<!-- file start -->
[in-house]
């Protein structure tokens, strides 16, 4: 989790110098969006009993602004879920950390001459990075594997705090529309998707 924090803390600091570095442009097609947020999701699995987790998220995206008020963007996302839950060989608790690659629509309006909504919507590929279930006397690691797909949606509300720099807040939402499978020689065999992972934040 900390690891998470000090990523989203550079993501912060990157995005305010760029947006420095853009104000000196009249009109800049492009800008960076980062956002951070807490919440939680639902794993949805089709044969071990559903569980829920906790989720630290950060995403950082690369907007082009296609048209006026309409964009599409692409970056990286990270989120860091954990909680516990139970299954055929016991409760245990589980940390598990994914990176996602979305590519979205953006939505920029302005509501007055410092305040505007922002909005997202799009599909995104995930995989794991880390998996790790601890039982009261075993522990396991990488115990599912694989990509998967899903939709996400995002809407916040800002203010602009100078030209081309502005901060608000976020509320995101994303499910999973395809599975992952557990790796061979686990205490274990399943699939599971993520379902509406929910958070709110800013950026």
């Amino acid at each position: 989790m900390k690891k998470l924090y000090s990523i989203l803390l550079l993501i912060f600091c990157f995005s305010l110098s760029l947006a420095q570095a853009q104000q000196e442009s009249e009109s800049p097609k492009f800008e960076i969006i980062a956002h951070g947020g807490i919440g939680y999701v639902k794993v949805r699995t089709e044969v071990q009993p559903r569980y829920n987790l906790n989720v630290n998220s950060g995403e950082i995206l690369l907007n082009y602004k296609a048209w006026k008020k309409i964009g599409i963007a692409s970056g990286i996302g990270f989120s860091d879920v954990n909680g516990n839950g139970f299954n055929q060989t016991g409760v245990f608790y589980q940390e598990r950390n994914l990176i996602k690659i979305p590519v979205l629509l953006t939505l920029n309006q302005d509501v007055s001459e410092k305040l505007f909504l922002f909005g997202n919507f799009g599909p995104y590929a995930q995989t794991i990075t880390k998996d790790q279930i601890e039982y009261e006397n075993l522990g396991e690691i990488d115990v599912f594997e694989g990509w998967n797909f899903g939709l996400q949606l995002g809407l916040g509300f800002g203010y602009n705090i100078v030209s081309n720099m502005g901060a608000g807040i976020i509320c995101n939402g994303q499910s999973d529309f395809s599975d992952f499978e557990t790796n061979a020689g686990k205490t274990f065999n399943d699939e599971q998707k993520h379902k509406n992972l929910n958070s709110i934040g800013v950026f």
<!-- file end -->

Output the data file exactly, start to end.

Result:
[in-house]
């Protein structure tokens, strides 16, 4: 989790110098969006009993602004879920950390001459990075594997705090529309998707 924090803390600091570095442009097609947020999701699995987790998220995206008020963007996302839950060989608790690659629509309006909504919507590929279930006397690691797909949606509300720099807040939402499978020689065999992972934040 900390690891998470000090990523989203550079993501912060990157995005305010760029947006420095853009104000000196009249009109800049492009800008960076980062956002951070807490919440939680639902794993949805089709044969071990559903569980829920906790989720630290950060995403950082690369907007082009296609048209006026309409964009599409692409970056990286990270989120860091954990909680516990139970299954055929016991409760245990589980940390598990994914990176996602979305590519979205953006939505920029302005509501007055410092305040505007922002909005997202799009599909995104995930995989794991880390998996790790601890039982009261075993522990396991990488115990599912694989990509998967899903939709996400995002809407916040800002203010602009100078030209081309502005901060608000976020509320995101994303499910999973395809599975992952557990790796061979686990205490274990399943699939599971993520379902509406929910958070709110800013950026």
């Amino acid at each position: 989790m900390k690891k998470l924090y000090s990523i989203l803390l550079l993501i912060f600091c990157f995005s305010l110098s760029l947006a420095q570095a853009q104000q000196e442009s009249e009109s800049p097609k492009f800008e960076i969006i980062a956002h951070g947020g807490i919440g939680y999701v639902k794993v949805r699995t089709e044969v071990q009993p559903r569980y829920n987790l906790n989720v630290n998220s950060g995403e950082i995206l690369l907007n082009y602004k296609a048209w006026k008020k309409i964009g599409i963007a692409s970056g990286i996302g990270f989120s860091d879920v954990n909680g516990n839950g139970f299954n055929q060989t016991g409760v245990f608790y589980q940390e598990r950390n994914l990176i996602k690659i979305p590519v979205l629509l953006t939505l920029n309006q302005d509501v007055s001459e410092k305040l505007f909504l922002f909005g997202n919507f799009g599909p995104y590929a995930q995989t794991i990075t880390k998996d790790q279930i601890e039982y009261e006397n075993l522990g396991e690691i990488d115990v599912f594997e694989g990509w998967n797909f899903g939709l996400q949606l995002g809407l916040g509300f800002g203010y602009n705090i100078v030209s081309n720099m502005g901060a608000g807040i976020i509320c995101n939402g994303q499910s999973d529309f395809s599975d992952f499978e557990t790796n061979a020689g686990k205490t274990f065999n399943d699939e599971q998707k993520h379902k509406n992972l929910n958070s709110i934040g800013v950026f």